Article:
Planners delay Croman vote

The Planning Commission held off on a vote on the Croman Mill plan Tuesday, as some commissioners expressed concern that the proposal could restrict development on the 70-acre south Ashland property.

"Are we making this unbuildable?" Commissioner Mike Morris asked. "I would love to know what it's going to cost to get power, to get water, to get sewer, to get everything in there, and what does that do to the cost per acre?"

At least two other commissioners, Vice Chairman Michael Dawkins and Dave Dotterrer, said they were worried that enforcing new development guidelines on the property might drive up the price of the land and make it unfeasible to build there.

"Why are we throwing roadblocks in the way of people being able to develop something without having such stringent site review standards?" Dawkins asked.

Other commissioners did not specifically weigh in on the issue, but Chairwoman Pam Marsh asked city planners to come to the commission's meeting next month with information about the feasibility of building under the proposed rules.

The commission is scheduled to discuss and vote on the plan at its Feb. 9 meeting. Some commission members have repeatedly expressed disapproval of the plan, so it is unclear whether the commission will vote to recommend that the City Council adopt it into city policy.

The city's Croman Mill plan has been in the works for two years. The new policy calls for rezoning the privately owned land to allow for offices, shops, low-key manufacturing plants, condos and a park. Developments would have to adhere to certain standards designed to increase sustainability and conserve natural resources.

The property, located east of Tolman Creek Road, is the largest piece of undeveloped land in the city.

A dozen community members spoke at the meeting or sent in letters either critiquing or supporting the plan.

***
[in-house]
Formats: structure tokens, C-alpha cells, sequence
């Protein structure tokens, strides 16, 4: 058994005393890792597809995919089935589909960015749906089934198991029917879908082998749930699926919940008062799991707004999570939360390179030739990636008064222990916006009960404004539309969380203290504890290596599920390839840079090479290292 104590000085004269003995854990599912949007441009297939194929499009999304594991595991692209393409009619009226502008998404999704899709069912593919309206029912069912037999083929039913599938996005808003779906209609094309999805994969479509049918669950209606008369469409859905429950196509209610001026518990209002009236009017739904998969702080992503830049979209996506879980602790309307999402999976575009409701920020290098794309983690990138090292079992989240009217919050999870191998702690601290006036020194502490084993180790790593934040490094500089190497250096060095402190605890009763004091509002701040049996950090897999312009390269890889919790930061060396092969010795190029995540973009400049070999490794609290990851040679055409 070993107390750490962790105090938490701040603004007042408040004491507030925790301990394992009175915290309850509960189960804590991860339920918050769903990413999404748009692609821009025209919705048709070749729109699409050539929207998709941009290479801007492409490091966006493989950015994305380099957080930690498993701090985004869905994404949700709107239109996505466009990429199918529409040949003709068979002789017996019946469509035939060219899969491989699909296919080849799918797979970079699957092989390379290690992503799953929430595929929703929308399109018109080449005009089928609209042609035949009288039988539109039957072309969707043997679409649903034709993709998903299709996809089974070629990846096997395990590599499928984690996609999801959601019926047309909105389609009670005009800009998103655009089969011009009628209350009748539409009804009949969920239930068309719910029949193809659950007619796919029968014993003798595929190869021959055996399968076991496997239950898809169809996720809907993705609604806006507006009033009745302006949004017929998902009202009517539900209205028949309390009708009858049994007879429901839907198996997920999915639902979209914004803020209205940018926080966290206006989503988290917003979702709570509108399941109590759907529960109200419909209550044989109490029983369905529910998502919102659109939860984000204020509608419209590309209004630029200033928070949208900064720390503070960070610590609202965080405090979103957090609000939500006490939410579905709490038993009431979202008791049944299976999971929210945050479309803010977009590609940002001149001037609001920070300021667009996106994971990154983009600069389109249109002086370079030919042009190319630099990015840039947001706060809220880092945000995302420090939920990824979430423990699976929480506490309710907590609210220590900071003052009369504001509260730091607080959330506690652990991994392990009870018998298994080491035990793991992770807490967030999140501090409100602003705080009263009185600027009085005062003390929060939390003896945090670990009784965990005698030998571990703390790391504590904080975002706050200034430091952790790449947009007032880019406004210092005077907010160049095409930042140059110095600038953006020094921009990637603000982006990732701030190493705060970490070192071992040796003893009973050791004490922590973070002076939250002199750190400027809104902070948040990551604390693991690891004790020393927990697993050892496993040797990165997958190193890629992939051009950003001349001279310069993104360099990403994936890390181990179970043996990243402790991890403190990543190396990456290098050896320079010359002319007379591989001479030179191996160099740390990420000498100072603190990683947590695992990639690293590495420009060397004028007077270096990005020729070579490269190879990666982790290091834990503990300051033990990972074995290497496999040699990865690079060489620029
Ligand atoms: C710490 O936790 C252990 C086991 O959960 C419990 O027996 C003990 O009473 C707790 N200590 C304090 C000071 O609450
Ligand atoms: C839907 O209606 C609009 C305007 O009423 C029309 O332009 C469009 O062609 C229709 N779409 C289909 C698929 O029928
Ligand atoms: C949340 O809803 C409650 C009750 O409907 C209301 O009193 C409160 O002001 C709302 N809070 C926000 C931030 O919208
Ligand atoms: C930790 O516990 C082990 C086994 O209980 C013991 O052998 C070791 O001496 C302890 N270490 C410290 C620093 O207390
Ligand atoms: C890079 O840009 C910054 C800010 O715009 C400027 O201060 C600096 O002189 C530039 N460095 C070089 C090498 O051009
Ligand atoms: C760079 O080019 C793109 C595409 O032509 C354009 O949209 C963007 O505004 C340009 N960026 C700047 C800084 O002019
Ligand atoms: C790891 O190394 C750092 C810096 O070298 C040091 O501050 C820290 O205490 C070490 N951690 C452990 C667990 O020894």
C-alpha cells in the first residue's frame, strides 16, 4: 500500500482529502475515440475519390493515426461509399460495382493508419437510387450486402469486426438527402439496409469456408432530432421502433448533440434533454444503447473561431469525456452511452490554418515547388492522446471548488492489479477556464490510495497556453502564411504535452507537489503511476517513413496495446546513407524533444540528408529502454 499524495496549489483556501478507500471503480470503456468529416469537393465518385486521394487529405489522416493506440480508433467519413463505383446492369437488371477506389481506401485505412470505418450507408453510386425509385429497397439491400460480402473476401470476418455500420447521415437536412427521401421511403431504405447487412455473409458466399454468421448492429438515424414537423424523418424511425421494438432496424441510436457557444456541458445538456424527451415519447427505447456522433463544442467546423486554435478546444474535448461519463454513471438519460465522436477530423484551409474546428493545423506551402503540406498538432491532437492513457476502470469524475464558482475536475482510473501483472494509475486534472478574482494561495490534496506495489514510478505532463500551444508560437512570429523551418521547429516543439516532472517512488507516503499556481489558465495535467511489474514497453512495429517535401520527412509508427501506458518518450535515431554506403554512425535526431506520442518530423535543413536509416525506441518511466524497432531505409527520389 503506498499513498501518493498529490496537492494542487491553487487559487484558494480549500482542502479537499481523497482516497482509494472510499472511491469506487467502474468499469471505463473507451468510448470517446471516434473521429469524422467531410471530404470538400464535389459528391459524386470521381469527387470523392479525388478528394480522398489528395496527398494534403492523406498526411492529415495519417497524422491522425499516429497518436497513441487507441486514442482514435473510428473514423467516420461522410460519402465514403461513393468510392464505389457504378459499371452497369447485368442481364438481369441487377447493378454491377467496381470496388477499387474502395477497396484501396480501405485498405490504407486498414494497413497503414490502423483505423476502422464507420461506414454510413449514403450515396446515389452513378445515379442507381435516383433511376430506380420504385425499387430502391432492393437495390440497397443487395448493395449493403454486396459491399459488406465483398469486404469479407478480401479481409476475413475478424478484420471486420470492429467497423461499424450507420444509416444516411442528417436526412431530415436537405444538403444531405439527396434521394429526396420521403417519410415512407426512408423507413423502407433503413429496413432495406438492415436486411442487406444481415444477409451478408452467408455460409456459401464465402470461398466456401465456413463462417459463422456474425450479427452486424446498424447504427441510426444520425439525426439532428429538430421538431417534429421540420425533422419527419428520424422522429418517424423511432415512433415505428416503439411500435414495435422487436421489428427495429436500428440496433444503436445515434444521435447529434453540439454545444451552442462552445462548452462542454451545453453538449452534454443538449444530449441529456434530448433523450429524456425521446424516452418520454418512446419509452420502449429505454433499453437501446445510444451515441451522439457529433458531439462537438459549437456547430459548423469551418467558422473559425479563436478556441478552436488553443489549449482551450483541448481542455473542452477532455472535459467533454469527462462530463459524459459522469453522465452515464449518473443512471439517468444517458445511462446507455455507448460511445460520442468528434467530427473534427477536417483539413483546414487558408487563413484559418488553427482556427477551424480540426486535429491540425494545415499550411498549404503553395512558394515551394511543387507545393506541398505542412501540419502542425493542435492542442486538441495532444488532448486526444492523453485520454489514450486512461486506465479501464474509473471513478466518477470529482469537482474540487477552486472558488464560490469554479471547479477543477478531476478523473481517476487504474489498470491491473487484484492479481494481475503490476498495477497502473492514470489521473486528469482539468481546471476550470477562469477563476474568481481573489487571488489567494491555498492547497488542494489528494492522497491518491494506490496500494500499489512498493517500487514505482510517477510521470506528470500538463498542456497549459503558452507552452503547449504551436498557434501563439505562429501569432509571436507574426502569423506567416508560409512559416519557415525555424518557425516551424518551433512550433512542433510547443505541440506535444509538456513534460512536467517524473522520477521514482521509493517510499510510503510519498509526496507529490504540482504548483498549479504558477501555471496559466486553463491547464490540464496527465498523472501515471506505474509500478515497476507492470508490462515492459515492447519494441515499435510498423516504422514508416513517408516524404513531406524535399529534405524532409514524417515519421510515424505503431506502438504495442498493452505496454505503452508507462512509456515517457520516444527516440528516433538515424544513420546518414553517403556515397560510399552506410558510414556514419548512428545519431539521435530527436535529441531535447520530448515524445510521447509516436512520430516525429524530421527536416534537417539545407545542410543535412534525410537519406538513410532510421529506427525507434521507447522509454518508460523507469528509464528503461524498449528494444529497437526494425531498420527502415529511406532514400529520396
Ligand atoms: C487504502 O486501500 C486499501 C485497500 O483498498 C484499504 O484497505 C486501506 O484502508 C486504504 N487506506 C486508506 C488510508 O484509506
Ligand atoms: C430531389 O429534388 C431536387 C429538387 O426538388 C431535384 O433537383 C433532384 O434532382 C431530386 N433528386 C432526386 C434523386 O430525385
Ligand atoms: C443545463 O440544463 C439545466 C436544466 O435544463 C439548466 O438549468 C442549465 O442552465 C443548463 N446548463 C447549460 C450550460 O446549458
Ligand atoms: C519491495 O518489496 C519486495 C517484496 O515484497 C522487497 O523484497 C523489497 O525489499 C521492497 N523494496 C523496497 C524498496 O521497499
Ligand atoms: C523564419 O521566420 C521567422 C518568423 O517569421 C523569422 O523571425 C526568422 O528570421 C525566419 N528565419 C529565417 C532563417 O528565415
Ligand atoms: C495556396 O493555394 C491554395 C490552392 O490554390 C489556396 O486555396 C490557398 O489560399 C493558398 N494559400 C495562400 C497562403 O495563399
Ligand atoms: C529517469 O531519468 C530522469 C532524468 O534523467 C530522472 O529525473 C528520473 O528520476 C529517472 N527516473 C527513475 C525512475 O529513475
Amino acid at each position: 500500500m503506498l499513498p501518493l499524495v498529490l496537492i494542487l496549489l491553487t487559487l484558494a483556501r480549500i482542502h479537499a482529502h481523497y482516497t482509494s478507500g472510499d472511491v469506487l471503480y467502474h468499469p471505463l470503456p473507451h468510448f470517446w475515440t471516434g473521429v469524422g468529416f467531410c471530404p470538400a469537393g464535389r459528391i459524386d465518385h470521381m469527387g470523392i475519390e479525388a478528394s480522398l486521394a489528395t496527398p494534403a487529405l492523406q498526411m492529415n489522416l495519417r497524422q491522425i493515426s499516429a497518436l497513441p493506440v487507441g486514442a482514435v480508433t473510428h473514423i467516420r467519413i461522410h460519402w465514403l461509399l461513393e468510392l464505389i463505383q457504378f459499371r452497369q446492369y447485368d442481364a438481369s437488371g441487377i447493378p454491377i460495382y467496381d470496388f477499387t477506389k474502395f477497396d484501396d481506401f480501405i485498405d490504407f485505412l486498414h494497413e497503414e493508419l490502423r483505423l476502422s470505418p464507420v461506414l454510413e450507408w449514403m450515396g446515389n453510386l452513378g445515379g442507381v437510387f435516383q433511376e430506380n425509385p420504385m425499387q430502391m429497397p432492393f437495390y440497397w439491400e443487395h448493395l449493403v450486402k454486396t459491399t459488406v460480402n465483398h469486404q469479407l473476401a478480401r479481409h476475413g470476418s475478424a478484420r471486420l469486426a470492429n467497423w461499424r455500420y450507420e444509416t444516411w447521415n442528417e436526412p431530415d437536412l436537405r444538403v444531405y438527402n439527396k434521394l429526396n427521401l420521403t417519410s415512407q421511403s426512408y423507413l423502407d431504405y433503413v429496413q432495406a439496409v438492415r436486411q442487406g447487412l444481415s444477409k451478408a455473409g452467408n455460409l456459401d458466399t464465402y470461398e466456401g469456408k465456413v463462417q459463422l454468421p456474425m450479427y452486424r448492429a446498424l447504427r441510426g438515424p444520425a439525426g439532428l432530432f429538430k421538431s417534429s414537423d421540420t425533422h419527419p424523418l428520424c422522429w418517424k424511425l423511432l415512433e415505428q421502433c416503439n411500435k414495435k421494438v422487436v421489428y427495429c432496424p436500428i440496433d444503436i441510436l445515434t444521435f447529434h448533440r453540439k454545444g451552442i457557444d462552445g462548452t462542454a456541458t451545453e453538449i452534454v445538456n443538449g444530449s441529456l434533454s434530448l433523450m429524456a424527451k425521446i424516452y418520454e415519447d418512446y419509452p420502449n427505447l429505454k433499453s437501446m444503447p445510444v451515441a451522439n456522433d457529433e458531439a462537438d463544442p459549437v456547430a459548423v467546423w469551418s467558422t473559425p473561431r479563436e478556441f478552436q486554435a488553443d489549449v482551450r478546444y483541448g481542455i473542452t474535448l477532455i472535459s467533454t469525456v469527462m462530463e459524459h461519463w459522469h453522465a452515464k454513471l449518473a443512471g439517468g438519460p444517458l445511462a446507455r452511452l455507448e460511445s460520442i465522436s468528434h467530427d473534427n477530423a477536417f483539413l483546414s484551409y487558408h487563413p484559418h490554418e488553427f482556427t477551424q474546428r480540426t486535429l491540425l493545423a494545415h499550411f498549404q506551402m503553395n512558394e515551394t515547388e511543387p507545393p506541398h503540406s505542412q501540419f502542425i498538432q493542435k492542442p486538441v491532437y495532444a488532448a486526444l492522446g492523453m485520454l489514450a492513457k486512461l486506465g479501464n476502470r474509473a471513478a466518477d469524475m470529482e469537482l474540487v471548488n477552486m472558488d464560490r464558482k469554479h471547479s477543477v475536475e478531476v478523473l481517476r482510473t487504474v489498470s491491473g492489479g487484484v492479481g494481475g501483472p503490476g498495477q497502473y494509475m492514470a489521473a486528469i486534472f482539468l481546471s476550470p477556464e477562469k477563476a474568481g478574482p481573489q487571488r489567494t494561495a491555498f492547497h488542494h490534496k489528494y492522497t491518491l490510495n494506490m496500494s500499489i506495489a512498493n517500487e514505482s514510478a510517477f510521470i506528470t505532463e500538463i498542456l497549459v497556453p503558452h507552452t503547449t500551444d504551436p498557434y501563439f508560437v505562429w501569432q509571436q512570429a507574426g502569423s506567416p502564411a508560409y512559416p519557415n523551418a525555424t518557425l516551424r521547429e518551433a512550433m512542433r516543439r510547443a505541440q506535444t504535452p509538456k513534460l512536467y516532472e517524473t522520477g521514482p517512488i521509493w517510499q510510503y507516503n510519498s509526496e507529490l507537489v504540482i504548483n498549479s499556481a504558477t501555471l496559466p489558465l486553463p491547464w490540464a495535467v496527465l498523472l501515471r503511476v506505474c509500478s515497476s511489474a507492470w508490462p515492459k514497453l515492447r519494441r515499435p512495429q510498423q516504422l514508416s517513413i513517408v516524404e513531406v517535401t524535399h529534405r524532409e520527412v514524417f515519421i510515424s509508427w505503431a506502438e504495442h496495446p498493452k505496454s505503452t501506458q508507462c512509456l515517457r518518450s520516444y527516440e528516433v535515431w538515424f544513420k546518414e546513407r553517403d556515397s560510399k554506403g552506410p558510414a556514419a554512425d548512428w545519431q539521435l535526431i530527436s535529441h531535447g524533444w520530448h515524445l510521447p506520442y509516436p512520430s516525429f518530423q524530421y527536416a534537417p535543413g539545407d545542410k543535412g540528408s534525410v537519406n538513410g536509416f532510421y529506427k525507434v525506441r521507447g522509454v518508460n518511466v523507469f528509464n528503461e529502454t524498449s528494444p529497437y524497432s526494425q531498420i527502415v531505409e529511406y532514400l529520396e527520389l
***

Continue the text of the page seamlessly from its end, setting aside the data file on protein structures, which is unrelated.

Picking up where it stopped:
The Croman Mill property owners support the plan, according to their representative, Mike Montero.

"Frankly, the revisions that you see before you are wholly acceptable to my clients," he said. "We urge the Planning Commission to advance a favorable recommendation to the City Council."

However, Mark DiRienzo who owns property bordering the Croman Mill plot, said he felt the plan would restrict development by enforcing stringent rules.

"We've lost the flexibility of M1 (industrial) zoning," he said. "I strongly ask you to consider delaying approval.

"A few more months of making sure we get it right this time will make everybody happy."

The commission will accept letters from people weighing in on the plan through Feb. 2. Letters should be sent to April Lucas, administrative assistant for the city, at or city of Ashland, Community Development Department, attention April Lucas, 20 E. Main St., Ashland, OR 97520.

The City Council is scheduled to vote on the plan at its March 2 meeting. Last February, the council expressed support for the plan and asked city staff members and the commission to continue fine tuning it, so that it could be adopted into official policy.

The city planning department is recommending that the commission approve the plan.

"This is really an ambitious plan," Bill Molnar, the city's community development director, said at the meeting Tuesday. "I think it represents pretty much, to a large degree, the creativity of Ashland residents who have participated in the proposal over the past two years."

Contact staff writer Hannah Guzik at 482-3456 ext. 226 or

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